Later this evening, Prime Minister Boris Johnson is expected to announce a four-week delay in the relaxation of coronavirus restrictions in the UK.
While the final decision is still pending, mounting infections and hospital admissions are expected to persuade the Prime Minister to abandon plans to ease restrictions.
He selected June 21 as the start date for Stage Four of the government’s “roadmap” for loosening regulations. However, the plan is likely to be derailed due to rising incidence rates fueled by the Indian variant.
According to the most recent numbers, there were 7,738 instances in the last 24 hours, up 52.5 percent in a week. A total of 187 people were admitted to the hospital, up 15.2 percent over the rolling seven-day average.
Step four, which was supposed to abolish the six-person limit for indoor gatherings, is expected to be delayed by up to four weeks, according to a number of government advisors, and will be implemented on July 19.
One expert, Dr. Raghib Ali of the Epidemiology Unit at Cambridge University, said a postponement to June 21 was “inevitable.”
“a four-week delay would be optimal,” Dr. Ali said, adding, “What I expect the PM to say is based on that data, unfortunately, a delay is needed to make sure we don’t get to the situation again where the NHS is unable to provide care to all its patents.”
Foreign Secretary Dominic Raab confirmed that the June 21 easing would be postponed, emphasizing that the move was always intended to take place “no sooner than June 21.”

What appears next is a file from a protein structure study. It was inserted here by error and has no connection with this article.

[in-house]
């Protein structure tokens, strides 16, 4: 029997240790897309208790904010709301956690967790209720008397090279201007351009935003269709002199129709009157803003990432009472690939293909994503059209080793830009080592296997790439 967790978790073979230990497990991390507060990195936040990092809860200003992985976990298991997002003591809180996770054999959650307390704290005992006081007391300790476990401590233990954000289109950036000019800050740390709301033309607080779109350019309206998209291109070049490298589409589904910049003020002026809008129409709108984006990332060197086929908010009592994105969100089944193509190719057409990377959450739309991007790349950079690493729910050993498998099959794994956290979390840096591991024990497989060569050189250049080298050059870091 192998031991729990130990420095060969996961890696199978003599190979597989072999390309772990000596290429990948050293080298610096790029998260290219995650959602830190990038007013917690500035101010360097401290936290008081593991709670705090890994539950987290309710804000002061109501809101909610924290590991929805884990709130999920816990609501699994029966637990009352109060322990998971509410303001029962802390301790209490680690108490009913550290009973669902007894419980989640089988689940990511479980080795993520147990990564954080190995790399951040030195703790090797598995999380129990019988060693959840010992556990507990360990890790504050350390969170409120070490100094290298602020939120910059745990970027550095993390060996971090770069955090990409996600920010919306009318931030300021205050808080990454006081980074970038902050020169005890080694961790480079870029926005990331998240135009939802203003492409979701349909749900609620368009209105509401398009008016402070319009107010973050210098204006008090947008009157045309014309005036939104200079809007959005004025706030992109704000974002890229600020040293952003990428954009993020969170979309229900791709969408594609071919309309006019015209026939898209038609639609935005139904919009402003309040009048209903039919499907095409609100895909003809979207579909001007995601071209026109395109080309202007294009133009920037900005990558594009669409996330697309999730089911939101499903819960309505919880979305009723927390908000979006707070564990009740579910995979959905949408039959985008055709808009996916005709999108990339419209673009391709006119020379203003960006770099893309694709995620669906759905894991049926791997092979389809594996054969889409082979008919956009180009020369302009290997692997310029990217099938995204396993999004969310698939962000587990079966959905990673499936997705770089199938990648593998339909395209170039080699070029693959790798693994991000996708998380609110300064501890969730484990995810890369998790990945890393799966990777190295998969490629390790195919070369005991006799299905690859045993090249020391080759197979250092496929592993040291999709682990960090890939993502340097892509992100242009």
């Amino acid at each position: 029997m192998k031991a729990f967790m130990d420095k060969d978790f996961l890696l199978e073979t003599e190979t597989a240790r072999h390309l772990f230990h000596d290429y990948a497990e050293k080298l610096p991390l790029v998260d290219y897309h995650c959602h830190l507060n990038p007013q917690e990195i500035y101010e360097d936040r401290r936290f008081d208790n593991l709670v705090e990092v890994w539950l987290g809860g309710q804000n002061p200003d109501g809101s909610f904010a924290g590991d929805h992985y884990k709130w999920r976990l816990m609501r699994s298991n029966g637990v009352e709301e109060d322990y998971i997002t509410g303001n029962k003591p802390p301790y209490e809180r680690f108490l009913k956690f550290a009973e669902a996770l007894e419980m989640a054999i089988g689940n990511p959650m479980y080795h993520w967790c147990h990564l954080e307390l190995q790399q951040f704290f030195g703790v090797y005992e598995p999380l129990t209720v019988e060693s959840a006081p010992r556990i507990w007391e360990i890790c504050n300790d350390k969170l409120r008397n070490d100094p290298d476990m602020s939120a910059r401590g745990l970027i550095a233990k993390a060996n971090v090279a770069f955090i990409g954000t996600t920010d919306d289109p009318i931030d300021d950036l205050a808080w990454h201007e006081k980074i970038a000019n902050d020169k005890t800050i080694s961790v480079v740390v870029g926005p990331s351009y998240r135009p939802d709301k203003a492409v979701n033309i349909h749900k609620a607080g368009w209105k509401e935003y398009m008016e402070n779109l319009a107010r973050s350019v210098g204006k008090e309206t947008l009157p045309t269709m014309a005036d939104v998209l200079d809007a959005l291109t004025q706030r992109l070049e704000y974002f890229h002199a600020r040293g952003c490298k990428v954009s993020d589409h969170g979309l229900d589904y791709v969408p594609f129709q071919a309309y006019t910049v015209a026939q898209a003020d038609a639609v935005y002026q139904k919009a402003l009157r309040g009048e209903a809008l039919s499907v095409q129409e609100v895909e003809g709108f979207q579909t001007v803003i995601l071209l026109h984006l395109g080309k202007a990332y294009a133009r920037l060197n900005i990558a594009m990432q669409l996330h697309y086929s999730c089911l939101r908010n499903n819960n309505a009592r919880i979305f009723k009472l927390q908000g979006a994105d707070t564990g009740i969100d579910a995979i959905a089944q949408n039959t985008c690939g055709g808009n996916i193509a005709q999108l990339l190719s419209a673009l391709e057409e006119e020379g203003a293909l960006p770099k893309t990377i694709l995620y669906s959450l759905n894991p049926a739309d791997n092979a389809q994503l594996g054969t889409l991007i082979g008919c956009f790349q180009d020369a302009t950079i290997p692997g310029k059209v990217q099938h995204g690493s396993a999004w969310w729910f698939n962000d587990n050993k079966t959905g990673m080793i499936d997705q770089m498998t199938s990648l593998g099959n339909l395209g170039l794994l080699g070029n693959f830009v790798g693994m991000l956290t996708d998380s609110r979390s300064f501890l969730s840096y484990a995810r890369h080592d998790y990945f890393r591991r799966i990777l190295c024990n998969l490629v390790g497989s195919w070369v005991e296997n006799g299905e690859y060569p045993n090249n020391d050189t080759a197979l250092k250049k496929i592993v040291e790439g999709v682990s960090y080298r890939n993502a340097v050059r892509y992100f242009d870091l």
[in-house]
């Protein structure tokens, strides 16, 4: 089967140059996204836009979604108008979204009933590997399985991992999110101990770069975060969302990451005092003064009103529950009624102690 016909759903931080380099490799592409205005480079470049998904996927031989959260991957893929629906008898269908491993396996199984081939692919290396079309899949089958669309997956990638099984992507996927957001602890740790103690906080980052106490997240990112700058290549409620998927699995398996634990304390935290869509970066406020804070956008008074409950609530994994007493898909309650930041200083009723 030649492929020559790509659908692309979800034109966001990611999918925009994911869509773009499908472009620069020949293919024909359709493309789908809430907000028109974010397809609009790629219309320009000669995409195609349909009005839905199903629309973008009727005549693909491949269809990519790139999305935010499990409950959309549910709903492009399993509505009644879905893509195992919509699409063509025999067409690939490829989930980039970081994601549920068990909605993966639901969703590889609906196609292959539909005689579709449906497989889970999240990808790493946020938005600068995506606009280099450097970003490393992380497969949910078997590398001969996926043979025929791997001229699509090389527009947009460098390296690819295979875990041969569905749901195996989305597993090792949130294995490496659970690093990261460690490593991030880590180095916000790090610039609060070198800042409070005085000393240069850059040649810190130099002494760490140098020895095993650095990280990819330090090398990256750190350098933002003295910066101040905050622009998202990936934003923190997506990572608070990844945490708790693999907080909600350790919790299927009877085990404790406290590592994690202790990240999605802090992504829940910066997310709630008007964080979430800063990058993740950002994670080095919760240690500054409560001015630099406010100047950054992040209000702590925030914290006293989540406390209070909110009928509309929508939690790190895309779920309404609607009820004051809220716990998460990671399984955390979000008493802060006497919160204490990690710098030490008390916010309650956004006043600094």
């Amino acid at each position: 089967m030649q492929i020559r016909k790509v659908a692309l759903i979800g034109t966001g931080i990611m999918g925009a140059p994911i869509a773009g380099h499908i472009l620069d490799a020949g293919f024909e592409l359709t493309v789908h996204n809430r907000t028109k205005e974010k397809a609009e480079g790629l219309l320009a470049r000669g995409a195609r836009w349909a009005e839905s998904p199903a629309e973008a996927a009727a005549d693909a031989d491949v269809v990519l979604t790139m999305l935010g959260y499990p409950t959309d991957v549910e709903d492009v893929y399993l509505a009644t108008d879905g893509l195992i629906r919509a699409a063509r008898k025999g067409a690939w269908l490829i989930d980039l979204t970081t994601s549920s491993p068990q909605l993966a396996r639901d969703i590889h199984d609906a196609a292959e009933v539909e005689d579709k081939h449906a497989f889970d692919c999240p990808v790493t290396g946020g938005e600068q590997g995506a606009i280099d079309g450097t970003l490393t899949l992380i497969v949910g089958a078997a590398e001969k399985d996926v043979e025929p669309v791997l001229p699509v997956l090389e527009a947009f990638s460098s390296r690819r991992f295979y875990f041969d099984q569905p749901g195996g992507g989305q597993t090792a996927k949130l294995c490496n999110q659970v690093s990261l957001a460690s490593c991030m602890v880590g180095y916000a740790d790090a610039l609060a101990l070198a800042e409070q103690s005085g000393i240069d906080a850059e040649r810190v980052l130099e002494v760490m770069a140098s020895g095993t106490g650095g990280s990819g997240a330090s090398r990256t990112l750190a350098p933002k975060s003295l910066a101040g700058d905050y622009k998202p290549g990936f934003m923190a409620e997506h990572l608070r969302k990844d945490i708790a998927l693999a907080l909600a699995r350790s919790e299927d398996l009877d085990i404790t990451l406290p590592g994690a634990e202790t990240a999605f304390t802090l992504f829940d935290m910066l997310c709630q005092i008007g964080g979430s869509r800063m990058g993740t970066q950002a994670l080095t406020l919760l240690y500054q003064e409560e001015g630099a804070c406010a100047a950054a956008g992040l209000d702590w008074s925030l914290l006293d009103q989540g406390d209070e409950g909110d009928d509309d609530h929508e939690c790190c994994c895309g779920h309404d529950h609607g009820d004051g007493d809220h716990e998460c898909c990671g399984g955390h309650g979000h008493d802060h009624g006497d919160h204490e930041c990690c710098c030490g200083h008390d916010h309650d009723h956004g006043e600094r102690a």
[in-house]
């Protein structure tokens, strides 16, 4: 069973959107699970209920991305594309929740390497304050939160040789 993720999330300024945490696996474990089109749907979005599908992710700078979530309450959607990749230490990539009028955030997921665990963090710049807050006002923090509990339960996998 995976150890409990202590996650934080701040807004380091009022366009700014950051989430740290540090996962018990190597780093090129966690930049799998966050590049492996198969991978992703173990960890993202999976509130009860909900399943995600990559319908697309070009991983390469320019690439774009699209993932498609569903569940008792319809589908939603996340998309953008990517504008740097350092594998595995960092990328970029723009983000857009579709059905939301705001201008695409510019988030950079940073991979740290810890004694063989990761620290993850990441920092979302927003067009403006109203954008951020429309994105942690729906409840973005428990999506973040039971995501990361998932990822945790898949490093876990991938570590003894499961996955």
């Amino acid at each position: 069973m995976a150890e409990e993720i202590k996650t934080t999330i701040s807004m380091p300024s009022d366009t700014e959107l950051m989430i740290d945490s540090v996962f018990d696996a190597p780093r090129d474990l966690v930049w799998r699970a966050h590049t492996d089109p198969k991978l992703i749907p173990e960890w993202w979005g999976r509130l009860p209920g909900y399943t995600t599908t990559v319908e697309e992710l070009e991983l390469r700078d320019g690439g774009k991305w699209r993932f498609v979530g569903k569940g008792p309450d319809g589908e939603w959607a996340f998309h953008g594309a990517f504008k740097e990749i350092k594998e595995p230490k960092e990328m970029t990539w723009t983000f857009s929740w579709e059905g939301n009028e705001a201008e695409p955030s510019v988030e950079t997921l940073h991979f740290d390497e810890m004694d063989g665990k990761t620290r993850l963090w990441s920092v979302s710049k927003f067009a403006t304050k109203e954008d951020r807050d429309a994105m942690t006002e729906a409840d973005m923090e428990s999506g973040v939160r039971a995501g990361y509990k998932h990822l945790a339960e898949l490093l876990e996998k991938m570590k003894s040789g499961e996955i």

Top Tory ministers have admitted that they are “racing” to get more individuals double-jabbed before speaking out.
Mr. Raab also argued that the UK should “sever” rather than “weaken” the link between cases and hospital admissions.
This seemed to be a significant departure from the government’s “four tests,” which only said that cases should not “risk a surge in hospitalizations which would put unsustainable pressure on the NHS.”
Downing Street, on the other hand, pushed back, telling reporters, “We have the four tests and those have not changed.”
“The race we’re in is to get everyone up as far as we possibly can to two doses,” Foreign Secretary Mr. Raab told the BBC’s Andrew Marr Show.
He explained, “Because that maximizes the effectiveness both of risk of serious harm to people, but also we know it’s more effective at cutting the transmission. So I think it is right to characterize that as the test.” He added, “The question is what the evidence says about whether we’ve broken the link – severed the link, not just weakened it – between transmission and hospitalization.” He continued, “We want to move out of lockdown irreversibly and that means we have to be very careful about that data.”
As the Delta variation spreads across the UK, government advisors have banded together to argue for a delay.
It is thought to be at least 60% more transmissible than the Kent strain, which caused a winter spike and ruined Christmas.
The New and Emerging Virus Threat Advisory Group’s adviser Peter Openshaw warned of a “quite concerning spike” in infections and hospitalizations.
“We do need to concentrate on getting as many people as possible vaccinated over the next few weeks to counter the rise of [the Indian variant],” Professor Openshaw told Times Radio.
Professor Stephen Reicher, a member of the Scientific Pandemic Insights Group on Behaviours told Times Radio: “I think we’ll hear a delay because all the data now points that way.